There are growing concerns that increasing coastal and river-bank erosion is carrying millions of tonnes of long-buried rubbish into deep ocean canyons, where toxic waste and plastics will remain for decades.
The warning comes after heavy flooding on the West Coast of New Zealand’s South Island washed part of a disused landfill into the ocean on March 26, scattering thousands of tonnes of plastic along 50km of normally pristine coastline.
The once in a hundred years flood – which saw 1,000mm of rain fall in less than 48 hours – is believed to have swept thousands more tonnes of trash out to sea, depositing some of it into a 4km-deep underwater canyon off the coast.
“We know rubbish has ended up along a wide stretch of the coastline,” Joshu Mountjoy, a marine geoscientist at New Zealand’s National Institute of Water and Atmospheric Research, told Al Jazeera.
“It is likely that a component of the Fox River landfill waste will end up out of sight in the deep ocean by the same processes.”
Marine litter is known to have a major impact on marine life. Plastics can be especially insidious as they break down to microplastics that can be ingested.
“Submarine canyons are exceptional environments for focusing marine life and can be badly impacted,” said Mountjoy.
Along with plastics, toxic materials from the waste can also be incorporated into the food chain.
“Fish can absorb toxic substances in waste [and] store it in their bodies,” Jeff Seadon, a Built Environment engineer at Auckland University of Technology, told Al Jazeera.
“These substances proceed up the food chain till humans eat the fish and we can absorb those chemicals, which can affect our health.”
As climate change results in more extreme weather events and sea level rise, there are fears similar flooding could see many more landfills around the world exposed in the same way.
Last month, the United Nations Environment Programme published a report looking into waste management practices in Small Island Developing States.
It identified coastal dumpsites and those close to rivers as a major issue.
“This is also applicable to many of the 11,000 other inhabited islands around the world and many mainland dumpsites,” said Seadon.
“Given the opportunity, waste – including hazardous waste – that can poison marine life and affect humans, will wash into the sea,” he said.
Of concern is hazardous waste coming from small-scale industrial processes such as leather tanning, electroplating of metals or photofinishing.
“Although they are often disposed of in small quantities, they can spread through landfills and contaminate large quantities of other waste,” said Seadon.
Larger industries are also responsible, producing toxic waste including paint, pesticides, pharmaceuticals, detergents, batteries, print cartridges and electronics.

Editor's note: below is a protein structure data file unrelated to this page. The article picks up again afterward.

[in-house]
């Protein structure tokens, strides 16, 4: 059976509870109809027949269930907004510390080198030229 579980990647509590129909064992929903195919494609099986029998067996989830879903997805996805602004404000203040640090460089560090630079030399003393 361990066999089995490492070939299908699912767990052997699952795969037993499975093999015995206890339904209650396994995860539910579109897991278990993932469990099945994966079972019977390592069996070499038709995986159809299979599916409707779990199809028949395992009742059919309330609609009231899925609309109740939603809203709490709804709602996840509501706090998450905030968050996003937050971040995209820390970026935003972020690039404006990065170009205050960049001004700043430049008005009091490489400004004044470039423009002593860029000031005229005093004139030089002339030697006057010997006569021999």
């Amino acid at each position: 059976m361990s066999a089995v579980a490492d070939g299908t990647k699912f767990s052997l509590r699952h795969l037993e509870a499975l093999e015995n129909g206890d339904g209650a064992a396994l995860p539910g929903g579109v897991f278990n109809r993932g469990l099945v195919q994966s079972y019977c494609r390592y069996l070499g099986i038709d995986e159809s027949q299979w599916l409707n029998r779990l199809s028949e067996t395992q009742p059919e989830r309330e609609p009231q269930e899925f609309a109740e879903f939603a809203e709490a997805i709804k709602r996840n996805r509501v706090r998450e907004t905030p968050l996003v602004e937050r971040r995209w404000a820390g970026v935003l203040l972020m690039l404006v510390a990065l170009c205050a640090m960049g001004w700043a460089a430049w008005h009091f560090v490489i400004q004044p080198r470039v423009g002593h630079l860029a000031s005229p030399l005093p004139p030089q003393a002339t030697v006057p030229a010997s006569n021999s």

While modern facilities separate hazardous waste and can treat them to render them harmless, legacy landfills pose a much more significant environmental threat.
“They often have no way of keeping toxic leachate confined to the landfills. As a result, this can seep into surrounding soils, streams, lakes, underground aquifers and into the marine environment,” said Seadon.
“This seepage can affect soil productivity, make the water unusable for humans, or kill marine life.”
Deepsea trash dumps
Many deep ocean canyons around the globe are believed to be affected, including some of the planet’s deepest.
A recent study of canyons in the Mediterranean Sea off Sicily found huge amounts of rubbish in water depths up to 1,000 metres, transported there by flash floods.
This included bottles, cups, toys, gutter pipes, garden hoses, car tyres, bricks, cement piles and foam padding.
“It shows what a huge problem erosion of municipal waste in big flood events can be,” said Mountjoy.
“If anyone had any doubt that the rubbish we discard can end up way down in the deep ocean here is the proof,” he added.
Once the rubbish is on the ocean floor it is believed to gradually sink to the deepest regions.
“The long-term fate of sediment entering large submarine canyons is the deep ocean floor hundreds of kilometres offshore and several kilometres deep,” said Mountjoy.
It is here that the rubbish, including plastics, becomes a layer of sediment.
“The endgame for all plastic pollution in the world’s oceans is sedimentation, either on a coastline or in the deep sea,” Marcus Eriksen, director of research for the 5 Gyres Institute, told Al Jazeera.
“There will forever be a geological layer filled with microplastic that represents this time in human civilisation, circa 1950 to 2050,” he said.
While New Zealand’s government is looking at what can be done to secure around 100 other old landfills it has identified as vulnerable, Mountjoy says “more needs to be done to understand how rubbish moves through the natural environment and where it is concentrated so we can gauge the impact it is having on marine life.”
Stopping the rubbish at source is also suggested as a way of reducing the problem.
“If we do not make waste in the first place, then we do not need to deal with the consequences,” said Seadon.
With the volume of new plastic expected to increase five-fold over the next 30 years, there are concerns that landfills will not be able to keep pace with the rubbish.
“Whether they are modern or not, [landfills] cannot absorb the volumes of trash expected to be created in the decades ahead. There is simply no place to put all that trash,” said Eriksen.